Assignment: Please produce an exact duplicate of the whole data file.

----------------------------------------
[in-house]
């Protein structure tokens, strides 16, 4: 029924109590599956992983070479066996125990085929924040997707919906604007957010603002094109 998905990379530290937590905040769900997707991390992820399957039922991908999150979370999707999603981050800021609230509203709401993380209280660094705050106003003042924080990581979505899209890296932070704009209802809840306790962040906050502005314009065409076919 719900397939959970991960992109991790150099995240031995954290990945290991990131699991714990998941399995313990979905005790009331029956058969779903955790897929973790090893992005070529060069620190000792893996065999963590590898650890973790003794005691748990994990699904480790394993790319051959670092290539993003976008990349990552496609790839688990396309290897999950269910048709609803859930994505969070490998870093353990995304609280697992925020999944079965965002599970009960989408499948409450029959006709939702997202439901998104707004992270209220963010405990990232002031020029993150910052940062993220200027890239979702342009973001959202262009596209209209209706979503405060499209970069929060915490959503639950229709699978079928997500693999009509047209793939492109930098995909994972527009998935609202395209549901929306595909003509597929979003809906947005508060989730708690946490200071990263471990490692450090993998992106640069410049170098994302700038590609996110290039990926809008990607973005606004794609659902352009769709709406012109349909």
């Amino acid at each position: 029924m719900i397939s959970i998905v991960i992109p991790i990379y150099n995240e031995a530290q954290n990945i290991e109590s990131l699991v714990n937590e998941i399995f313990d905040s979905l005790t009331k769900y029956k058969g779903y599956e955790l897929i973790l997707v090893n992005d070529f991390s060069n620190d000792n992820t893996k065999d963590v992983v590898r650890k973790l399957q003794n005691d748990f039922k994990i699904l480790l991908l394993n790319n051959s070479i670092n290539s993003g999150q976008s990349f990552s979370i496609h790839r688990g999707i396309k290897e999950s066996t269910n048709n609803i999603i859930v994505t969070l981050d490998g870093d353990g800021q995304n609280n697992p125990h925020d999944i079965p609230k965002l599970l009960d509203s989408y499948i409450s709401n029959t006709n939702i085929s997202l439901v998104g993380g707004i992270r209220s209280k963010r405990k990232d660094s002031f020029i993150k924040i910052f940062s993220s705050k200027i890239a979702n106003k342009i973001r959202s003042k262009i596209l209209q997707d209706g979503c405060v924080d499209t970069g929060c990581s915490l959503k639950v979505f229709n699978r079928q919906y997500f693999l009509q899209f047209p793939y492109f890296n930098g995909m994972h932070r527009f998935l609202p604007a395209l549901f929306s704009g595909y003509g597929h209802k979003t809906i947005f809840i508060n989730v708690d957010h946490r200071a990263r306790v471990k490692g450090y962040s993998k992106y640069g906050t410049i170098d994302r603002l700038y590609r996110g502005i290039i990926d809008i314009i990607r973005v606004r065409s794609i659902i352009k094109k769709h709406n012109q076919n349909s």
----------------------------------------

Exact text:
[in-house]
């Protein structure tokens, strides 16, 4: 029924109590599956992983070479066996125990085929924040997707919906604007957010603002094109 998905990379530290937590905040769900997707991390992820399957039922991908999150979370999707999603981050800021609230509203709401993380209280660094705050106003003042924080990581979505899209890296932070704009209802809840306790962040906050502005314009065409076919 719900397939959970991960992109991790150099995240031995954290990945290991990131699991714990998941399995313990979905005790009331029956058969779903955790897929973790090893992005070529060069620190000792893996065999963590590898650890973790003794005691748990994990699904480790394993790319051959670092290539993003976008990349990552496609790839688990396309290897999950269910048709609803859930994505969070490998870093353990995304609280697992925020999944079965965002599970009960989408499948409450029959006709939702997202439901998104707004992270209220963010405990990232002031020029993150910052940062993220200027890239979702342009973001959202262009596209209209209706979503405060499209970069929060915490959503639950229709699978079928997500693999009509047209793939492109930098995909994972527009998935609202395209549901929306595909003509597929979003809906947005508060989730708690946490200071990263471990490692450090993998992106640069410049170098994302700038590609996110290039990926809008990607973005606004794609659902352009769709709406012109349909």
């Amino acid at each position: 029924m719900i397939s959970i998905v991960i992109p991790i990379y150099n995240e031995a530290q954290n990945i290991e109590s990131l699991v714990n937590e998941i399995f313990d905040s979905l005790t009331k769900y029956k058969g779903y599956e955790l897929i973790l997707v090893n992005d070529f991390s060069n620190d000792n992820t893996k065999d963590v992983v590898r650890k973790l399957q003794n005691d748990f039922k994990i699904l480790l991908l394993n790319n051959s070479i670092n290539s993003g999150q976008s990349f990552s979370i496609h790839r688990g999707i396309k290897e999950s066996t269910n048709n609803i999603i859930v994505t969070l981050d490998g870093d353990g800021q995304n609280n697992p125990h925020d999944i079965p609230k965002l599970l009960d509203s989408y499948i409450s709401n029959t006709n939702i085929s997202l439901v998104g993380g707004i992270r209220s209280k963010r405990k990232d660094s002031f020029i993150k924040i910052f940062s993220s705050k200027i890239a979702n106003k342009i973001r959202s003042k262009i596209l209209q997707d209706g979503c405060v924080d499209t970069g929060c990581s915490l959503k639950v979505f229709n699978r079928q919906y997500f693999l009509q899209f047209p793939y492109f890296n930098g995909m994972h932070r527009f998935l609202p604007a395209l549901f929306s704009g595909y003509g597929h209802k979003t809906i947005f809840i508060n989730v708690d957010h946490r200071a990263r306790v471990k490692g450090y962040s993998k992106y640069g906050t410049i170098d994302r603002l700038y590609r996110g502005i290039i990926d809008i314009i990607r973005v606004r065409s794609i659902i352009k094109k769709h709406n012109q076919n349909s």